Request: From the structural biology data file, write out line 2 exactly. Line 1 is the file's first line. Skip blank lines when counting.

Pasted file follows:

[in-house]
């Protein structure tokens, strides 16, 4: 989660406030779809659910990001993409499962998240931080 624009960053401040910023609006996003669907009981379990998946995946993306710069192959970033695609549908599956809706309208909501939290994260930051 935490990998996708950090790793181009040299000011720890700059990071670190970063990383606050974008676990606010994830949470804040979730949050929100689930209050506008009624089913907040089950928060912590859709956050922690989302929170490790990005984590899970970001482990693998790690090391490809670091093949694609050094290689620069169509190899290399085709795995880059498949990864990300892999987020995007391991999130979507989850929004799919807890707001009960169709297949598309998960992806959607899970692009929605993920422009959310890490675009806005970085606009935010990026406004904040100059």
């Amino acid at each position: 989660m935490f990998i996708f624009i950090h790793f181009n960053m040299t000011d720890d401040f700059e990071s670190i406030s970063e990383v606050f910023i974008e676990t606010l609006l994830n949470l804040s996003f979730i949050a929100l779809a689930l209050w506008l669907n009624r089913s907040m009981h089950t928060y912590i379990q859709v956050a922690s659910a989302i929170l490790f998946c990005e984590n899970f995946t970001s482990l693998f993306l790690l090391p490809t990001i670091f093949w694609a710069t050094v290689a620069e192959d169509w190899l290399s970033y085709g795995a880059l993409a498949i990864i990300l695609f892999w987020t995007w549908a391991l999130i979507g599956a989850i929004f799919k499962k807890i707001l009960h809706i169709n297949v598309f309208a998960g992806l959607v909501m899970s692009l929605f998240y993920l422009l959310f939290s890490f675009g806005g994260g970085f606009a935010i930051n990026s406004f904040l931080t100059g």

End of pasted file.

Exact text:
């Protein structure tokens, strides 16, 4: 989660406030779809659910990001993409499962998240931080 624009960053401040910023609006996003669907009981379990998946995946993306710069192959970033695609549908599956809706309208909501939290994260930051 935490990998996708950090790793181009040299000011720890700059990071670190970063990383606050974008676990606010994830949470804040979730949050929100689930209050506008009624089913907040089950928060912590859709956050922690989302929170490790990005984590899970970001482990693998790690090391490809670091093949694609050094290689620069169509190899290399085709795995880059498949990864990300892999987020995007391991999130979507989850929004799919807890707001009960169709297949598309998960992806959607899970692009929605993920422009959310890490675009806005970085606009935010990026406004904040100059």